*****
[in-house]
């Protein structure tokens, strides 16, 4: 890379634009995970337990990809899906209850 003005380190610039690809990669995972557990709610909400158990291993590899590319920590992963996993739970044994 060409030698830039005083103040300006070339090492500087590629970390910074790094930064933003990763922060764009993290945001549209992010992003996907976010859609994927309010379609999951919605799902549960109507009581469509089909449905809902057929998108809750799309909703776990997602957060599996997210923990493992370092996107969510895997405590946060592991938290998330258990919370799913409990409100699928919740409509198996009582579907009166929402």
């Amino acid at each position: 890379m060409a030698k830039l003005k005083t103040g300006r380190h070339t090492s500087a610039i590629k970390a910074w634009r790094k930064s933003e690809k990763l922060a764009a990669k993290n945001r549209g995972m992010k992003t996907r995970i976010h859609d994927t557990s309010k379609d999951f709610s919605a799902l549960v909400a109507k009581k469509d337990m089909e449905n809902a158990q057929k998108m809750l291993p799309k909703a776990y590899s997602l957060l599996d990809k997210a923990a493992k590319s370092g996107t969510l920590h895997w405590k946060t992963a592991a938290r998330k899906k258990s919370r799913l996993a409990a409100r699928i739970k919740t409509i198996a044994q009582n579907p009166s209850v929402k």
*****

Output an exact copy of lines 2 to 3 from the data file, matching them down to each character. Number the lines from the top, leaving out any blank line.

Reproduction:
């Protein structure tokens, strides 16, 4: 890379634009995970337990990809899906209850 003005380190610039690809990669995972557990709610909400158990291993590899590319920590992963996993739970044994 060409030698830039005083103040300006070339090492500087590629970390910074790094930064933003990763922060764009993290945001549209992010992003996907976010859609994927309010379609999951919605799902549960109507009581469509089909449905809902057929998108809750799309909703776990997602957060599996997210923990493992370092996107969510895997405590946060592991938290998330258990919370799913409990409100699928919740409509198996009582579907009166929402």
């Amino acid at each position: 890379m060409a030698k830039l003005k005083t103040g300006r380190h070339t090492s500087a610039i590629k970390a910074w634009r790094k930064s933003e690809k990763l922060a764009a990669k993290n945001r549209g995972m992010k992003t996907r995970i976010h859609d994927t557990s309010k379609d999951f709610s919605a799902l549960v909400a109507k009581k469509d337990m089909e449905n809902a158990q057929k998108m809750l291993p799309k909703a776990y590899s997602l957060l599996d990809k997210a923990a493992k590319s370092g996107t969510l920590h895997w405590k946060t992963a592991a938290r998330k899906k258990s919370r799913l996993a409990a409100r699928i739970k919740t409509i198996a044994q009582n579907p009166s209850v929402k």